How is the Madrid Protocol useful to protect my mark?

Minneapolis trademark attorney Jennifer Debrow discusses the Madrid Protocol and how it helps protect trademarks.

Contact Jennifer Debrow

Email: [email protected]

Phone: (612) 632-3357

Transcript:

So the typical way of filing trademark applications in foreign countries is what we call national applications. You would use a lawyer in that country to file a trademark application similar to the U.S., and it would go through that country’s trademark office, and you would end up with a French trademark registration, a German trademark registration, a, you know, Ugandan trademark registration. That’s a national application.

There’s a new – well, it’s not that new anymore, but there’s an alternative system called the Madrid Protocol. This is a treaty that about 90 countries have signed onto. More are added all the time, and this treaty allows for an international registration system, so it is via the World Intellectual Property Office, which is a UN special agency in Geneva, Switzerland. The World Intellectual Property Organization; we also call it WIPO. WIPO basically serves as a conduit for applications, so instead of me contacting a lawyer in France to file an application through the French Trademark Office, we can file what’s called an international registration with WIPO and then we can designate certain countries, and when we designate those countries for protection, it’s the equivalent of WIPO basically filing a national application on your behalf. Slightly different wording for everything, but it basically allows us, as U.S. lawyers, to file in a dozen countries without using local counsel, provided that we don’t run into any obstacles in the process, which cuts out a lot of fees on that end, and then the WIPO process is very streamlined, so it’s very cost-effective on the U.S. counsel end.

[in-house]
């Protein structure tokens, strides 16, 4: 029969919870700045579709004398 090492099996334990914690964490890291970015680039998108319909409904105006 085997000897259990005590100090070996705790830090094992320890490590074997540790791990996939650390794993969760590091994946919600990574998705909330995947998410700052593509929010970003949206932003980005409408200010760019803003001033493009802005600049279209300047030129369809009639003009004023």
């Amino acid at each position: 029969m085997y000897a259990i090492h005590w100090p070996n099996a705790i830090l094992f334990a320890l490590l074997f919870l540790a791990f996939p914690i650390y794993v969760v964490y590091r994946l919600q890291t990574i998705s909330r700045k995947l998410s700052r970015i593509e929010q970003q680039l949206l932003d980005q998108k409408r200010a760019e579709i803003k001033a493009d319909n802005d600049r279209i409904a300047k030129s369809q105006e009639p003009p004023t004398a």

So if you wanted to file in a dozen countries through national applications, that would typically cost $35,000.00, I would estimate, and if we did it through the Madrid Protocol, it’d probably be about $12,000.00. So there’s a very significant cost savings, and the Madrid Protocol’s really developed for small and medium enterprises to allow them to have global trademark protection at more affordable costs. It does – it’s not perfect for every situation, so it’s important to consider the variables, but it can be a very effective cost-effective way for global trademark protection.